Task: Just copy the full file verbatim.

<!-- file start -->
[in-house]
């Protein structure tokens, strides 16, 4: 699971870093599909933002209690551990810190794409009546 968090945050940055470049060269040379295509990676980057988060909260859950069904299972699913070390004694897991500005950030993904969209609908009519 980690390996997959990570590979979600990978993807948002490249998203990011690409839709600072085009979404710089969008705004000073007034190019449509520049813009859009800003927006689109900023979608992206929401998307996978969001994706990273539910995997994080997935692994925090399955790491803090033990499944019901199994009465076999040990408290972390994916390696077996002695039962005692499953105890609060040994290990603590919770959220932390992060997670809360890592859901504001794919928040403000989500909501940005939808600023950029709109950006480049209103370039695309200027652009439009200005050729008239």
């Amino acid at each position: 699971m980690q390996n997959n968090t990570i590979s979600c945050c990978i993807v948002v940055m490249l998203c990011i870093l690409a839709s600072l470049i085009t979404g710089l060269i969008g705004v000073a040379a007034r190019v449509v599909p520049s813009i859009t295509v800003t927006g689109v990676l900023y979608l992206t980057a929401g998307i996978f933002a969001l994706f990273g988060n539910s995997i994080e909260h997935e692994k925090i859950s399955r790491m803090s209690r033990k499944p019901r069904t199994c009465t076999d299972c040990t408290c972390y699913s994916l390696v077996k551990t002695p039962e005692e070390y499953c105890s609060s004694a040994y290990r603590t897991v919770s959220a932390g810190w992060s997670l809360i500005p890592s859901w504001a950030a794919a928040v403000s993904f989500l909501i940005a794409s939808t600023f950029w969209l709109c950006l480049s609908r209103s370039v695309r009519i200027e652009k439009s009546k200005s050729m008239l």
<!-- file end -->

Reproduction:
[in-house]
């Protein structure tokens, strides 16, 4: 699971870093599909933002209690551990810190794409009546 968090945050940055470049060269040379295509990676980057988060909260859950069904299972699913070390004694897991500005950030993904969209609908009519 980690390996997959990570590979979600990978993807948002490249998203990011690409839709600072085009979404710089969008705004000073007034190019449509520049813009859009800003927006689109900023979608992206929401998307996978969001994706990273539910995997994080997935692994925090399955790491803090033990499944019901199994009465076999040990408290972390994916390696077996002695039962005692499953105890609060040994290990603590919770959220932390992060997670809360890592859901504001794919928040403000989500909501940005939808600023950029709109950006480049209103370039695309200027652009439009200005050729008239």
């Amino acid at each position: 699971m980690q390996n997959n968090t990570i590979s979600c945050c990978i993807v948002v940055m490249l998203c990011i870093l690409a839709s600072l470049i085009t979404g710089l060269i969008g705004v000073a040379a007034r190019v449509v599909p520049s813009i859009t295509v800003t927006g689109v990676l900023y979608l992206t980057a929401g998307i996978f933002a969001l994706f990273g988060n539910s995997i994080e909260h997935e692994k925090i859950s399955r790491m803090s209690r033990k499944p019901r069904t199994c009465t076999d299972c040990t408290c972390y699913s994916l390696v077996k551990t002695p039962e005692e070390y499953c105890s609060s004694a040994y290990r603590t897991v919770s959220a932390g810190w992060s997670l809360i500005p890592s859901w504001a950030a794919a928040v403000s993904f989500l909501i940005a794409s939808t600023f950029w969209l709109c950006l480049s609908r209103s370039v695309r009519i200027e652009k439009s009546k200005s050729m008239l």